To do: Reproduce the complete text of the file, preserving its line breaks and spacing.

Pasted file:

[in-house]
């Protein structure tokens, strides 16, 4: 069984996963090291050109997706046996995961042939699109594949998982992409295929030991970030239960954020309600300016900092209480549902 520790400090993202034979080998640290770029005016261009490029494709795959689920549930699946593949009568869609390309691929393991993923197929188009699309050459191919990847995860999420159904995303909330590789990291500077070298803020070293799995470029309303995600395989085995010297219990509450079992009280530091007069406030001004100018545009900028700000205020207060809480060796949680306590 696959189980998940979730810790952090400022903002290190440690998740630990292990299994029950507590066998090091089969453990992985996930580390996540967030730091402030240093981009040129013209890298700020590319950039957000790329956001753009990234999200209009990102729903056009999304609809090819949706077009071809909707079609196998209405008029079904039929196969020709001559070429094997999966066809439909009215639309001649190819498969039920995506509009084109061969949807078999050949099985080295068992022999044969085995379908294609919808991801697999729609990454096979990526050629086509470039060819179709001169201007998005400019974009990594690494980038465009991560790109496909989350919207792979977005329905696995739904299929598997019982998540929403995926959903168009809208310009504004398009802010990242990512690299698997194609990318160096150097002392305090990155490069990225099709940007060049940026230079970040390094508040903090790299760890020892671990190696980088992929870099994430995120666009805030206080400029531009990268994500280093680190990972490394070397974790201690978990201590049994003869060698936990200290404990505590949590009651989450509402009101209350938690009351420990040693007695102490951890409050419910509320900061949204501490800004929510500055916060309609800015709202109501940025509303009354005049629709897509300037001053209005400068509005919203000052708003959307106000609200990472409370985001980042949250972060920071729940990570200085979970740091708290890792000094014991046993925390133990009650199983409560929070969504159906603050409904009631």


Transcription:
[in-house]
């Protein structure tokens, strides 16, 4: 069984996963090291050109997706046996995961042939699109594949998982992409295929030991970030239960954020309600300016900092209480549902 520790400090993202034979080998640290770029005016261009490029494709795959689920549930699946593949009568869609390309691929393991993923197929188009699309050459191919990847995860999420159904995303909330590789990291500077070298803020070293799995470029309303995600395989085995010297219990509450079992009280530091007069406030001004100018545009900028700000205020207060809480060796949680306590 696959189980998940979730810790952090400022903002290190440690998740630990292990299994029950507590066998090091089969453990992985996930580390996540967030730091402030240093981009040129013209890298700020590319950039957000790329956001753009990234999200209009990102729903056009999304609809090819949706077009071809909707079609196998209405008029079904039929196969020709001559070429094997999966066809439909009215639309001649190819498969039920995506509009084109061969949807078999050949099985080295068992022999044969085995379908294609919808991801697999729609990454096979990526050629086509470039060819179709001169201007998005400019974009990594690494980038465009991560790109496909989350919207792979977005329905696995739904299929598997019982998540929403995926959903168009809208310009504004398009802010990242990512690299698997194609990318160096150097002392305090990155490069990225099709940007060049940026230079970040390094508040903090790299760890020892671990190696980088992929870099994430995120666009805030206080400029531009990268994500280093680190990972490394070397974790201690978990201590049994003869060698936990200290404990505590949590009651989450509402009101209350938690009351420990040693007695102490951890409050419910509320900061949204501490800004929510500055916060309609800015709202109501940025509303009354005049629709897509300037001053209005400068509005919203000052708003959307106000609200990472409370985001980042949250972060920071729940990570200085979970740091708290890792000094014991046993925390133990009650199983409560929070969504159906603050409904009631």